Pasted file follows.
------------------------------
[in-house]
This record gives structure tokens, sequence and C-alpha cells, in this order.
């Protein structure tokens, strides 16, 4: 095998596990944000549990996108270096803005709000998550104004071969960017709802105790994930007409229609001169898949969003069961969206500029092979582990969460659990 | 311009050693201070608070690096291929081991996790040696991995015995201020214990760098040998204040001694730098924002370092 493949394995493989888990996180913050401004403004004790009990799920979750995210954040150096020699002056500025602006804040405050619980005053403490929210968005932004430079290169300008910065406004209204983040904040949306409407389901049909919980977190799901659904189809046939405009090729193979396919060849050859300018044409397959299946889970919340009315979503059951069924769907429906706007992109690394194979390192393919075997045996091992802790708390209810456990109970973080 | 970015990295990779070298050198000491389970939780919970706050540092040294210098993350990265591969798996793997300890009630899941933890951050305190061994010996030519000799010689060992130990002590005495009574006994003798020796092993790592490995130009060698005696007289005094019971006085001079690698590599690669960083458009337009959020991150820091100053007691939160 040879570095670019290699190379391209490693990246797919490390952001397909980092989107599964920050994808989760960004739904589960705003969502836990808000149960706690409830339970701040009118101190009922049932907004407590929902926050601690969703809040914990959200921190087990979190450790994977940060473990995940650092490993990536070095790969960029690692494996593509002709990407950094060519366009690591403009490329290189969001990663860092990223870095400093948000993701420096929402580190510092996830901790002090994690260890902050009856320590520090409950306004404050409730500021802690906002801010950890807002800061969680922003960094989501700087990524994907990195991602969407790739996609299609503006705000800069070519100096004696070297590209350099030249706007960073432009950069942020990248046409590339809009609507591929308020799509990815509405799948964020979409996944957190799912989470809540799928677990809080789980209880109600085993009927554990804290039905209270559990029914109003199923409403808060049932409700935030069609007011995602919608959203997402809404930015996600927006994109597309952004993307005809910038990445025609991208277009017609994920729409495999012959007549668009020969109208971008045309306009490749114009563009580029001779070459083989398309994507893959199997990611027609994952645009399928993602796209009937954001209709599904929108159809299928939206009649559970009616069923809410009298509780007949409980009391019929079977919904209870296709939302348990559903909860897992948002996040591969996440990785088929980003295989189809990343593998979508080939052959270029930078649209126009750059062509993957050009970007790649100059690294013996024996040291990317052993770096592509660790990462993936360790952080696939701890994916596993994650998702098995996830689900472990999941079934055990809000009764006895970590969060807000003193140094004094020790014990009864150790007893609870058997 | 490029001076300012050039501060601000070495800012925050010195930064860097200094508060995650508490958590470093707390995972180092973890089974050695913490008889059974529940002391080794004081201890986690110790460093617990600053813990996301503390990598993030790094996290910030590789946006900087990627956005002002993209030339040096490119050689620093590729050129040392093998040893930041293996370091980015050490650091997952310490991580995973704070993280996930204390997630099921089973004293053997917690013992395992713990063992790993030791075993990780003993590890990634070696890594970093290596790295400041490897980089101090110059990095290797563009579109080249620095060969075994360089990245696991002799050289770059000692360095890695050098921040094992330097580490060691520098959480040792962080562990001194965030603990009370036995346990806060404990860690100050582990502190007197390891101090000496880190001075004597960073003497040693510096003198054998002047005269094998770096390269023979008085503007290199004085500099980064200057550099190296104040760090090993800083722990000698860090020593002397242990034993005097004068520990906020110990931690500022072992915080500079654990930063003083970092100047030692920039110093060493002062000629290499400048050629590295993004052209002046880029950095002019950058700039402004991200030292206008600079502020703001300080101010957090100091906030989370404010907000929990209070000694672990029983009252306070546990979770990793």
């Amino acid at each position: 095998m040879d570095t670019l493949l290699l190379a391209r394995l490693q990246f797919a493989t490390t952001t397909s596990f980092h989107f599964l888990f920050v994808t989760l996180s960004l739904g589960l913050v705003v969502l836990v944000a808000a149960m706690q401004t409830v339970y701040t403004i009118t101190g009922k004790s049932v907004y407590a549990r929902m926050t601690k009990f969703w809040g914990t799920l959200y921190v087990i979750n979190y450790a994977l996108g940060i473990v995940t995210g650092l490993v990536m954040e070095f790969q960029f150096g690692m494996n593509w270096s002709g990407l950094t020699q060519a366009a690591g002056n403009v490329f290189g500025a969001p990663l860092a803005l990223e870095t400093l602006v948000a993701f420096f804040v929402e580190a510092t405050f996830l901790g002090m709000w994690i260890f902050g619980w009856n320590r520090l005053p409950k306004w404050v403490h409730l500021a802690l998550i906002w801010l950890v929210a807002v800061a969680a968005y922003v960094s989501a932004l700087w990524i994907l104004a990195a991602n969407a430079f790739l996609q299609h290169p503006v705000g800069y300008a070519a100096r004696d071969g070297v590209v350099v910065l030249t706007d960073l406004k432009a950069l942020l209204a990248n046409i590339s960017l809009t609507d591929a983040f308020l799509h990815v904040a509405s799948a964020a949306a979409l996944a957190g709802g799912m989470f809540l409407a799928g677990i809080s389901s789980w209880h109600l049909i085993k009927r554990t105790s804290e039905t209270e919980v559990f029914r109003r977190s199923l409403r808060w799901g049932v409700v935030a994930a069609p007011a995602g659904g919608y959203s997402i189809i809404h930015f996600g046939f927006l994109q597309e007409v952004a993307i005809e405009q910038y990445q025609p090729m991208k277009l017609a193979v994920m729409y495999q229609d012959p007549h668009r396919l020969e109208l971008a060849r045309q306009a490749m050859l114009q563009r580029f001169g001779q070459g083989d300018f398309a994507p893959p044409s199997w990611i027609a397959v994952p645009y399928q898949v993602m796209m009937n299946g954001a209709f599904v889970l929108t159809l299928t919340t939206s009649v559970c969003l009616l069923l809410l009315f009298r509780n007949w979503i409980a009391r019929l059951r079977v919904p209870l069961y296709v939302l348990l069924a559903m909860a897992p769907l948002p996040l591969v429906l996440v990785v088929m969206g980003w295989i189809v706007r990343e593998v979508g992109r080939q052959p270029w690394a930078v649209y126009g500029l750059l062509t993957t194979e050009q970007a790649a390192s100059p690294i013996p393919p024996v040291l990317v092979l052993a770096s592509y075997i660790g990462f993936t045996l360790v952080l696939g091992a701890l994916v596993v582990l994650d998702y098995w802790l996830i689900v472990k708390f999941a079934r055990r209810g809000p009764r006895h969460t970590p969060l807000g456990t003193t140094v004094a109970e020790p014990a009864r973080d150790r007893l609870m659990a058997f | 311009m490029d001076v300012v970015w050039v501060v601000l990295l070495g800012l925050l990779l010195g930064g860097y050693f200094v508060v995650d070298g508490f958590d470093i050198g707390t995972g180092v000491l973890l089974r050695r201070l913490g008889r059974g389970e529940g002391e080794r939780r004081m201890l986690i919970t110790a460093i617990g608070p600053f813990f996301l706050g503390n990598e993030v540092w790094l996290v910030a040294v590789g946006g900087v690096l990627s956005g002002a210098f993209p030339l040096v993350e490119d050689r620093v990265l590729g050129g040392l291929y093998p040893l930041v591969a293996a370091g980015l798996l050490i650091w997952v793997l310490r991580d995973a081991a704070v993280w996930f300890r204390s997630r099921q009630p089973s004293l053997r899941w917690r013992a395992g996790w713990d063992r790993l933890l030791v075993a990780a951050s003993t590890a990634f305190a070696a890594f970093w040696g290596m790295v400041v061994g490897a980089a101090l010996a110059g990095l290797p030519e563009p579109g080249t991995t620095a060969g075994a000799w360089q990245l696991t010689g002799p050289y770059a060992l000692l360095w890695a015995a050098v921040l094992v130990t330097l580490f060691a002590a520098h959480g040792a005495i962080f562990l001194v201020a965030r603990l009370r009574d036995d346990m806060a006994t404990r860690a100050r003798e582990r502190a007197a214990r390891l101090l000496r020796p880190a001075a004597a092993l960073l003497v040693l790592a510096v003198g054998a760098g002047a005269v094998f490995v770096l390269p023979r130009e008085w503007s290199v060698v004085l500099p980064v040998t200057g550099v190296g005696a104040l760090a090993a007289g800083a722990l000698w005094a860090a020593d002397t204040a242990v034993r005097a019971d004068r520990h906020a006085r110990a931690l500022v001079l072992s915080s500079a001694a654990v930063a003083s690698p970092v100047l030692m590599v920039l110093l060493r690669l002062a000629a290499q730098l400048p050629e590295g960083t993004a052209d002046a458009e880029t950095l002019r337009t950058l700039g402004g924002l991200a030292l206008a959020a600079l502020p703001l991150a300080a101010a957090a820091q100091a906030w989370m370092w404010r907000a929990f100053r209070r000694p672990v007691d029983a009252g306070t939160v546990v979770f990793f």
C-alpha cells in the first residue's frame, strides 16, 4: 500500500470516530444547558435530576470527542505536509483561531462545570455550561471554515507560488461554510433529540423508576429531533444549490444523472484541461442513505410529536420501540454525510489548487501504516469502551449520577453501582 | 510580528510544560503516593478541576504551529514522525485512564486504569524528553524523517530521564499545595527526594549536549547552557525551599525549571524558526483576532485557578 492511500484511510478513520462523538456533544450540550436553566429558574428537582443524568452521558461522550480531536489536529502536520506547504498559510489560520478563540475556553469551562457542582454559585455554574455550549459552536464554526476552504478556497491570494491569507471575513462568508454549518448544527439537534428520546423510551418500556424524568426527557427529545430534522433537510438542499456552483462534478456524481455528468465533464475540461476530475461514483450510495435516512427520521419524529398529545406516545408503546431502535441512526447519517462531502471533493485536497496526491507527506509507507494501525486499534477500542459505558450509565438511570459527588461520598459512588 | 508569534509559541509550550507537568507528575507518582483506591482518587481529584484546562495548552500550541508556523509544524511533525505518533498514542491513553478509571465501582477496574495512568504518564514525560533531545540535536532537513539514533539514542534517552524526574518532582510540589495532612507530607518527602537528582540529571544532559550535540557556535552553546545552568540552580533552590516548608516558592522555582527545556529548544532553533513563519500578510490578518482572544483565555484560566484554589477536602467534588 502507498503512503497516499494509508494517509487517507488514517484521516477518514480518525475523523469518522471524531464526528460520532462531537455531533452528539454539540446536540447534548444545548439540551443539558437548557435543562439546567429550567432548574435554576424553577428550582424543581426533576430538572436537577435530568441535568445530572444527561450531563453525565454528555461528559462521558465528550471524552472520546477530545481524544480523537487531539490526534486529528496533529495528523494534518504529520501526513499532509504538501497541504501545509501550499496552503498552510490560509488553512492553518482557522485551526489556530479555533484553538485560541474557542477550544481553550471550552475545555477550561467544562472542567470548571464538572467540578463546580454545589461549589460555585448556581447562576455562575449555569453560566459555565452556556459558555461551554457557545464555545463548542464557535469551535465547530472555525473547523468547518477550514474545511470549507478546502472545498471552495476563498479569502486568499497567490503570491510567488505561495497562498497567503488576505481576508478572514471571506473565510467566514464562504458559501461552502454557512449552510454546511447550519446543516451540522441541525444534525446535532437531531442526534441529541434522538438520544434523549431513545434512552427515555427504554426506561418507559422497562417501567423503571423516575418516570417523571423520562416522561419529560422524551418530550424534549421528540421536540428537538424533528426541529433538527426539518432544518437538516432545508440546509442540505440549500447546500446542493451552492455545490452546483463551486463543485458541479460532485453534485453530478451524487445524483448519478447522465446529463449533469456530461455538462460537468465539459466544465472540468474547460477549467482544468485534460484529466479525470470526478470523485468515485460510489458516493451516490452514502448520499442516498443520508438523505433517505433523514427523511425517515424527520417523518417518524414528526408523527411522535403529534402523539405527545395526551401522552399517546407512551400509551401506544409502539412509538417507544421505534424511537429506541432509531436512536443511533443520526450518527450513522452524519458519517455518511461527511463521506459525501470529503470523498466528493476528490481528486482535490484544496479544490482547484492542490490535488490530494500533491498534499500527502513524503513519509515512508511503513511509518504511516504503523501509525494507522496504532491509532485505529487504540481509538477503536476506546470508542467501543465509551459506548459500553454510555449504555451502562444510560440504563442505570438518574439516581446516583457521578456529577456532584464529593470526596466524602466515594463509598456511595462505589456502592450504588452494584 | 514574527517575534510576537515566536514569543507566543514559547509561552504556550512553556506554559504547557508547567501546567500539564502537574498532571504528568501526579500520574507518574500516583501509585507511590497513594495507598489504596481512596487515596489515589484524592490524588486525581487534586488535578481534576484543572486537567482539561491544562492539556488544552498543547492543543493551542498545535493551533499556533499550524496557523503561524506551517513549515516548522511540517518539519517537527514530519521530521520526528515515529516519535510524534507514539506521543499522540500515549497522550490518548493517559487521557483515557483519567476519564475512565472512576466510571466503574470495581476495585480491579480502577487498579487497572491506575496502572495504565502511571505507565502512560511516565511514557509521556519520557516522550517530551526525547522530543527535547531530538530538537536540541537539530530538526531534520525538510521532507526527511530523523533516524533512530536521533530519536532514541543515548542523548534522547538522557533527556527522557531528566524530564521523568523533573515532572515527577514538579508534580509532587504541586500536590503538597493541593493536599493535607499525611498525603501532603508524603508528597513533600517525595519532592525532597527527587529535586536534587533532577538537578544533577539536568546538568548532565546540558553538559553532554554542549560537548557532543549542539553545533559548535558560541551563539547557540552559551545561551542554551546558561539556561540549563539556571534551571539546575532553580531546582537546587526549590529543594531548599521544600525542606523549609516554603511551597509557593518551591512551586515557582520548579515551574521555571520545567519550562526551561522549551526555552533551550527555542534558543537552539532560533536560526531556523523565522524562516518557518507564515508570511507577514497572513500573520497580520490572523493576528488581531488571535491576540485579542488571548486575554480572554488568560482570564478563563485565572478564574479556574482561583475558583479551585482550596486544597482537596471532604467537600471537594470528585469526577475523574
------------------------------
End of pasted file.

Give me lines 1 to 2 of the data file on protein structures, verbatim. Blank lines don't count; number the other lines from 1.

[in-house]
This record gives structure tokens, sequence and C-alpha cells, in this order.